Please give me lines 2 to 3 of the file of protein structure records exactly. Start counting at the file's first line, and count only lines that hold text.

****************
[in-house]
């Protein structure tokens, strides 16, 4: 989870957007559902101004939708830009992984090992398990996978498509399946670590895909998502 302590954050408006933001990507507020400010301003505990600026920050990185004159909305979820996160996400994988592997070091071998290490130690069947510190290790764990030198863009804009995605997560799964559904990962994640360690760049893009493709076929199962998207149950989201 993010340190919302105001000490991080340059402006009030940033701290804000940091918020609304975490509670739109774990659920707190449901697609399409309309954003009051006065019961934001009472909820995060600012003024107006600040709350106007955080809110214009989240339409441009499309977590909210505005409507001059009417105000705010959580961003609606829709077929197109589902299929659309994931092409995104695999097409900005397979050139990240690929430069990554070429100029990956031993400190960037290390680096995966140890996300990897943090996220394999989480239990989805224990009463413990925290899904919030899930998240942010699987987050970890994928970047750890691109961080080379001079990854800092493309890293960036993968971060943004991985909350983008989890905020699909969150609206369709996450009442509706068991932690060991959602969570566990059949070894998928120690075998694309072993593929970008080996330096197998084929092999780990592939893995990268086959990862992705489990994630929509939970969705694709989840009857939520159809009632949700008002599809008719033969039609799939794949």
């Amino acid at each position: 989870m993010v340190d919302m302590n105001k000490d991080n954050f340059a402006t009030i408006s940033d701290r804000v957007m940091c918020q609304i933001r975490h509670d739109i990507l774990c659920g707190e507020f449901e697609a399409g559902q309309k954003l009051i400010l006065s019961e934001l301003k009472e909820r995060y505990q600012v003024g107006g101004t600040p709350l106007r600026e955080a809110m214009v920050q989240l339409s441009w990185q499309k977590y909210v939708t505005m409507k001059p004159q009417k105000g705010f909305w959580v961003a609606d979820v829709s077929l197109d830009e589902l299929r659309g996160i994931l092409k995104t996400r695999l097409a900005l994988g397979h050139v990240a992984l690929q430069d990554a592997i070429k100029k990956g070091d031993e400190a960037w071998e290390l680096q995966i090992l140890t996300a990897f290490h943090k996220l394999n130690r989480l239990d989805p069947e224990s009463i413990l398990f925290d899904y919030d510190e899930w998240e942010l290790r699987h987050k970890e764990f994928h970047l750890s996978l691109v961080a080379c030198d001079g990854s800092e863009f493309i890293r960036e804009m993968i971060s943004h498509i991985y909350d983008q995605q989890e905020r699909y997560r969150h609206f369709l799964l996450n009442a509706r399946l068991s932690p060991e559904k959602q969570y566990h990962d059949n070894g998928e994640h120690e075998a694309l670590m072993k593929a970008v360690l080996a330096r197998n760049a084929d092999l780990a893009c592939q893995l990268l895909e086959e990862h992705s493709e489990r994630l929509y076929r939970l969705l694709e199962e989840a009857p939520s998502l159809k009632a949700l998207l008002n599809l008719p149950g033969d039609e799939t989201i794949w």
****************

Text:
């Protein structure tokens, strides 16, 4: 989870957007559902101004939708830009992984090992398990996978498509399946670590895909998502 302590954050408006933001990507507020400010301003505990600026920050990185004159909305979820996160996400994988592997070091071998290490130690069947510190290790764990030198863009804009995605997560799964559904990962994640360690760049893009493709076929199962998207149950989201 993010340190919302105001000490991080340059402006009030940033701290804000940091918020609304975490509670739109774990659920707190449901697609399409309309954003009051006065019961934001009472909820995060600012003024107006600040709350106007955080809110214009989240339409441009499309977590909210505005409507001059009417105000705010959580961003609606829709077929197109589902299929659309994931092409995104695999097409900005397979050139990240690929430069990554070429100029990956031993400190960037290390680096995966140890996300990897943090996220394999989480239990989805224990009463413990925290899904919030899930998240942010699987987050970890994928970047750890691109961080080379001079990854800092493309890293960036993968971060943004991985909350983008989890905020699909969150609206369709996450009442509706068991932690060991959602969570566990059949070894998928120690075998694309072993593929970008080996330096197998084929092999780990592939893995990268086959990862992705489990994630929509939970969705694709989840009857939520159809009632949700008002599809008719033969039609799939794949």
């Amino acid at each position: 989870m993010v340190d919302m302590n105001k000490d991080n954050f340059a402006t009030i408006s940033d701290r804000v957007m940091c918020q609304i933001r975490h509670d739109i990507l774990c659920g707190e507020f449901e697609a399409g559902q309309k954003l009051i400010l006065s019961e934001l301003k009472e909820r995060y505990q600012v003024g107006g101004t600040p709350l106007r600026e955080a809110m214009v920050q989240l339409s441009w990185q499309k977590y909210v939708t505005m409507k001059p004159q009417k105000g705010f909305w959580v961003a609606d979820v829709s077929l197109d830009e589902l299929r659309g996160i994931l092409k995104t996400r695999l097409a900005l994988g397979h050139v990240a992984l690929q430069d990554a592997i070429k100029k990956g070091d031993e400190a960037w071998e290390l680096q995966i090992l140890t996300a990897f290490h943090k996220l394999n130690r989480l239990d989805p069947e224990s009463i413990l398990f925290d899904y919030d510190e899930w998240e942010l290790r699987h987050k970890e764990f994928h970047l750890s996978l691109v961080a080379c030198d001079g990854s800092e863009f493309i890293r960036e804009m993968i971060s943004h498509i991985y909350d983008q995605q989890e905020r699909y997560r969150h609206f369709l799964l996450n009442a509706r399946l068991s932690p060991e559904k959602q969570y566990h990962d059949n070894g998928e994640h120690e075998a694309l670590m072993k593929a970008v360690l080996a330096r197998n760049a084929d092999l780990a893009c592939q893995l990268l895909e086959e990862h992705s493709e489990r994630l929509y076929r939970l969705l694709e199962e989840a009857p939520s998502l159809k009632a949700l998207l008002n599809l008719p149950g033969d039609e799939t989201i794949w």